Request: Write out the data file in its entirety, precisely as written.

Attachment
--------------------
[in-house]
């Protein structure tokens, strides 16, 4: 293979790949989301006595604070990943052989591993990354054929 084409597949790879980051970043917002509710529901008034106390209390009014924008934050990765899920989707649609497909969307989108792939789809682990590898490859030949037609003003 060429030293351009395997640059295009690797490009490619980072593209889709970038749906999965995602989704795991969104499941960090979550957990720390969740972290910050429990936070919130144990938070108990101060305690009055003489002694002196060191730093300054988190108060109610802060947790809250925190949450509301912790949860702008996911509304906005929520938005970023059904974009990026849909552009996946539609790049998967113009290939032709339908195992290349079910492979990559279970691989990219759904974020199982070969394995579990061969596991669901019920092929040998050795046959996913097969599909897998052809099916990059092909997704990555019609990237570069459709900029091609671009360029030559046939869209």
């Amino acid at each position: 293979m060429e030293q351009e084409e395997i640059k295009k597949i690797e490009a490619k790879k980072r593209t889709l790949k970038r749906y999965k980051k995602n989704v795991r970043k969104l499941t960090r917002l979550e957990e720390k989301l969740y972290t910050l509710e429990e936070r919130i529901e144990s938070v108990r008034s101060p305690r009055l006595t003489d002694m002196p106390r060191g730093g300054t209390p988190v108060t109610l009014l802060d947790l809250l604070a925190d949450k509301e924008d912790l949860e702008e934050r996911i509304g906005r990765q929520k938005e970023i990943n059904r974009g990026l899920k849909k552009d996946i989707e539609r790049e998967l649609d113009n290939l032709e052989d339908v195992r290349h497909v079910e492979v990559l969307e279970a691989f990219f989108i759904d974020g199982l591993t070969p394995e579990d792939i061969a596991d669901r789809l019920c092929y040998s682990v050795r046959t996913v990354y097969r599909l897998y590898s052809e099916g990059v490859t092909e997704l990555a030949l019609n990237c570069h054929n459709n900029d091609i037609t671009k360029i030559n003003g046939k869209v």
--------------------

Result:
[in-house]
């Protein structure tokens, strides 16, 4: 293979790949989301006595604070990943052989591993990354054929 084409597949790879980051970043917002509710529901008034106390209390009014924008934050990765899920989707649609497909969307989108792939789809682990590898490859030949037609003003 060429030293351009395997640059295009690797490009490619980072593209889709970038749906999965995602989704795991969104499941960090979550957990720390969740972290910050429990936070919130144990938070108990101060305690009055003489002694002196060191730093300054988190108060109610802060947790809250925190949450509301912790949860702008996911509304906005929520938005970023059904974009990026849909552009996946539609790049998967113009290939032709339908195992290349079910492979990559279970691989990219759904974020199982070969394995579990061969596991669901019920092929040998050795046959996913097969599909897998052809099916990059092909997704990555019609990237570069459709900029091609671009360029030559046939869209």
């Amino acid at each position: 293979m060429e030293q351009e084409e395997i640059k295009k597949i690797e490009a490619k790879k980072r593209t889709l790949k970038r749906y999965k980051k995602n989704v795991r970043k969104l499941t960090r917002l979550e957990e720390k989301l969740y972290t910050l509710e429990e936070r919130i529901e144990s938070v108990r008034s101060p305690r009055l006595t003489d002694m002196p106390r060191g730093g300054t209390p988190v108060t109610l009014l802060d947790l809250l604070a925190d949450k509301e924008d912790l949860e702008e934050r996911i509304g906005r990765q929520k938005e970023i990943n059904r974009g990026l899920k849909k552009d996946i989707e539609r790049e998967l649609d113009n290939l032709e052989d339908v195992r290349h497909v079910e492979v990559l969307e279970a691989f990219f989108i759904d974020g199982l591993t070969p394995e579990d792939i061969a596991d669901r789809l019920c092929y040998s682990v050795r046959t996913v990354y097969r599909l897998y590898s052809e099916g990059v490859t092909e997704l990555a030949l019609n990237c570069h054929n459709n900029d091609i037609t671009k360029i030559n003003g046939k869209v």